Long ago, almost up until the end of the last ice age, a peculiar giant kangaroo roamed the mountainous rainforests of New Guinea.
Now, research published by myself and colleagues suggests this kangaroo was not closely related to modern Australian kangaroos. Rather, it represents a previously unknown type of primitive kangaroo unique to New Guinea.
The age of megafauna
Australia used to be home to all manner of giant animals called megafauna, until most of them went extinct about 40,000 years ago. These megafauna lived alongside animals we now consider characteristic of the Australian bush – kangaroos, koalas, crocodiles and the like – but many were larger species of these.
There were giant wombats called Phascolonus, 2.5-metre-tall short-faced kangaroos, and the 3-tonne Diprotodon optatum (the largest marsupial ever). In fact, some Australian megafaunal species, such as the red kangaroo, emu and cassowary, survive through to the modern day.
The fossil megafauna of New Guinea are considerably less well-studied than those of Australia. But despite being shrouded in mystery, New Guinea's fossil record has given us hints of fascinating and unusual animals whose evolutionary stories are entwined with Australia's.
Paleontologists have done sporadic expeditions and fossil digs in New Guinea, including digs by American and Australian researchers in the 1960s, '70s and '80s.
It was during an archaeological excavation in the early 1970s, led by Mary-Jane Mountain, that two jaws of an extinct giant kangaroo were unearthed. A young researcher (now professor) named Tim Flannery called the species Protemnodon nombe.
The fossils Flannery described are about 20,000–50,000 years old. They come from the Nombe Rockshelter, an archaeological and palaeontological site in the mountains of central Papua New Guinea. This site also delivered fossils of another kangaroo and giant four-legged marsupials called diprotodontids.
An unexpected discovery
Flinders University Professor Gavin Prideaux and I recently re-examined the fossils of Protemnodon nombe and found something unexpected. This strange kangaroo was not a species of the genus Protemnodon, which used to live all over Australia, from the Kimberley to Tasmania. It was something a lot more primitive and unknown.
In particular, its unusual molars with curved enamel crests set it apart from all other known kangaroos. We moved the species into a brand new genus unique to New Guinea and (very creatively) renamed it Nombe nombe.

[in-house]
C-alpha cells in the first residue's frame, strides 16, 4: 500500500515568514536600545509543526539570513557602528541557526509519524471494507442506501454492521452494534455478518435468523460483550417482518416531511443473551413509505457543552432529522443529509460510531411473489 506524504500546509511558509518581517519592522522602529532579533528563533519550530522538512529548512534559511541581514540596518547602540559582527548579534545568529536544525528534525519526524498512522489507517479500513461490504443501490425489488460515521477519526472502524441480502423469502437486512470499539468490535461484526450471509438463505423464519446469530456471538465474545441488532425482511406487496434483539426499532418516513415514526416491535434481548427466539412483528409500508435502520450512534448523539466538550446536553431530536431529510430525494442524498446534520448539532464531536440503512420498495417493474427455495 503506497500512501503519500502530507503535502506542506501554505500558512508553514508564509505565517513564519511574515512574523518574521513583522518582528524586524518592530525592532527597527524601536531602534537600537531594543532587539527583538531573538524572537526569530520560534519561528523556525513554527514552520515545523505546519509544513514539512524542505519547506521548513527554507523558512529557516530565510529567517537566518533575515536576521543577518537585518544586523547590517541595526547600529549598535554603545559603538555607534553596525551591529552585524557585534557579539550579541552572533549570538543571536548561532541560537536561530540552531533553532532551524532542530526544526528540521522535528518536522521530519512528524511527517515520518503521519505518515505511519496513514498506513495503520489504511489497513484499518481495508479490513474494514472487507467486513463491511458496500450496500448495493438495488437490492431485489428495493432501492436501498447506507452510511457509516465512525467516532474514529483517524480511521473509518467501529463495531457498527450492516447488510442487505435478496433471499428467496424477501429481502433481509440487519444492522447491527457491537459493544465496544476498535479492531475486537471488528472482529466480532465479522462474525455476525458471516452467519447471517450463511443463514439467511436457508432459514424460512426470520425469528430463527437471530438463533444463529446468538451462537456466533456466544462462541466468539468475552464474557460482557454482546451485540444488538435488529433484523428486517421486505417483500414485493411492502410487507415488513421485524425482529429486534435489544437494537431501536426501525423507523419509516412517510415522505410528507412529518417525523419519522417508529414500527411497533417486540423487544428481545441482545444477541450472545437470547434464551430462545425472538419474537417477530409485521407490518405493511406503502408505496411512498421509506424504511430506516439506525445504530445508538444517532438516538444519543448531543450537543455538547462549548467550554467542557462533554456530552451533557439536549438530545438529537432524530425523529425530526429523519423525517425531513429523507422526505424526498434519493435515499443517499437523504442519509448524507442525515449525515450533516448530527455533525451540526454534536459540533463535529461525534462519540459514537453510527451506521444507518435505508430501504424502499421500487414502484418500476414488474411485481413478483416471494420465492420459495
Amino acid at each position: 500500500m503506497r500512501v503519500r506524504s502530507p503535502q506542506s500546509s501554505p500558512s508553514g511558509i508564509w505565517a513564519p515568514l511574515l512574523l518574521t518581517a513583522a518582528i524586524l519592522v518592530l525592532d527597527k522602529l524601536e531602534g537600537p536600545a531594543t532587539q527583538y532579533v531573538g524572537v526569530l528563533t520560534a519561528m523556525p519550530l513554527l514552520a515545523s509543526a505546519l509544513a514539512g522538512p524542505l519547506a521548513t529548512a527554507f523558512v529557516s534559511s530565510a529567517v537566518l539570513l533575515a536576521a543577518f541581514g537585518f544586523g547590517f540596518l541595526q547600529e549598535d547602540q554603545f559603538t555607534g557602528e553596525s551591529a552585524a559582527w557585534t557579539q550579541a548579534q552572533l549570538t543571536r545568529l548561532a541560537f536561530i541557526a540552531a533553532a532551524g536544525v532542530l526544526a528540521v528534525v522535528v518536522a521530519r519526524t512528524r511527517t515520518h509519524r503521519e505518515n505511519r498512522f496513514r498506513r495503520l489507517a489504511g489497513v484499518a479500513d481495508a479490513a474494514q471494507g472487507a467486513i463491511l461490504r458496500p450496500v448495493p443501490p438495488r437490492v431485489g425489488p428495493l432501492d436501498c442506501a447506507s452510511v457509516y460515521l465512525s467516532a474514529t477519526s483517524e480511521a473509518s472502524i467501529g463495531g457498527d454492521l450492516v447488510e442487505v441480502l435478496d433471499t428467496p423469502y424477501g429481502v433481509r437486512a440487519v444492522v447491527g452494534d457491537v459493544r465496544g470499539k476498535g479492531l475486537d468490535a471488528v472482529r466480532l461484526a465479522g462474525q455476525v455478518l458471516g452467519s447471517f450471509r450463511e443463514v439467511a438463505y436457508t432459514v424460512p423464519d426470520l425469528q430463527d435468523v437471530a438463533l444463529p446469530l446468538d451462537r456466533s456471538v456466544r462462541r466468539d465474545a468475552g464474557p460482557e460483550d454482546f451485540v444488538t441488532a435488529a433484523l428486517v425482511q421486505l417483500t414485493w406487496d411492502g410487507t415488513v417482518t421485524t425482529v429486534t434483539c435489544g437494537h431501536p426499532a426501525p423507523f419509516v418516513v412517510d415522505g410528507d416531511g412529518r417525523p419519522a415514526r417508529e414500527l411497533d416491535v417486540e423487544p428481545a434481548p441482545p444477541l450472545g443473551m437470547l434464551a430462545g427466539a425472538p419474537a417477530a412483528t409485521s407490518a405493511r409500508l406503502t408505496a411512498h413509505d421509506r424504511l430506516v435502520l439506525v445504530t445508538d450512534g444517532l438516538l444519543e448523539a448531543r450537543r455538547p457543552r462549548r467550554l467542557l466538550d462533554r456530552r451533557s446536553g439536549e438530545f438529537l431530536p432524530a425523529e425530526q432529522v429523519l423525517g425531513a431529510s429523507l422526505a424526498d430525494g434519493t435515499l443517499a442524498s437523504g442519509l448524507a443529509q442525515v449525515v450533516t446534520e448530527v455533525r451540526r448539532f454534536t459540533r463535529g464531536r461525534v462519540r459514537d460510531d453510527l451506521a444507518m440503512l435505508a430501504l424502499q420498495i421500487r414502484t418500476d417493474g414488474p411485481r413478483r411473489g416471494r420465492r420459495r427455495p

Our findings show Nombe may have evolved from an ancient form of kangaroo that migrated into New Guinea from Australia in the late Miocene epoch, some 5–8 million years ago.
In those days, the islands of New Guinea and Australia were connected by a land bridge due to lower sea levels – whereas today they're separated by the Torres Strait.
This "bridge" allowed early Australian mammals, including megafauna, to migrate to New Guinea's rainforests. When the Torres Strait flooded again, these animal populations became disconnected from their Australian relatives and evolved separately to suit their tropical and mountainous New Guinean home.
We now consider Nombe to be the descendant of one of these ancient lineages of kangaroos. The squat, muscular animal lived in a diverse mountainous rainforest with thick undergrowth and a closed canopy. It evolved to eat tough leaves from trees and shrubs, which gave it a thick jawbone and strong chewing muscles.
The species is currently only known from two fossil lower jaws. And much more remains to be discovered. Did Nombe hop like modern kangaroos? Why did it go extinct?
As is typical of paleontology, one discovery inspires an entire host of new questions.
Strange but familiar animals
Little of the endemic animal life of New Guinea is known outside of the island, even though it is very strange and very interesting. Very few Australians have much of an idea of what's there, just over the strait.
When I went to the Papua New Guinea Museum in Port Moresby early in my PhD, I was thrilled by the animals I encountered. There are several living species of large, long-nosed, worm-eating echidna – one of which weighs up to 15 kilograms.
There are also dwarf cassowaries and many different wallaby, tree kangaroo and possum species that don't exist in Australia – plus many more in the fossil record.
We tend to think of these animals as being uniquely Australian, but they have other intriguing forms in New Guinea.
As an Australian biologist, it's both odd and exhilarating to see these "Aussie" animals that have expanded into new and weird forms in another landscape.
Excitingly for me and my colleagues, N. nombe may breathe some new life into paleontology in New Guinea. We're part of a small group of researchers that was recently awarded a grant to undertake three digs at two different sites in eastern and central Papua New Guinea over the next three years.
Working with the curators of the Papua New Guinea Museum and other biologists, we hope to inspire young local biology students to study paleontology and discover new fossil species. If we're lucky, there may even be a complete skeleton of Nombe nombe waiting for us.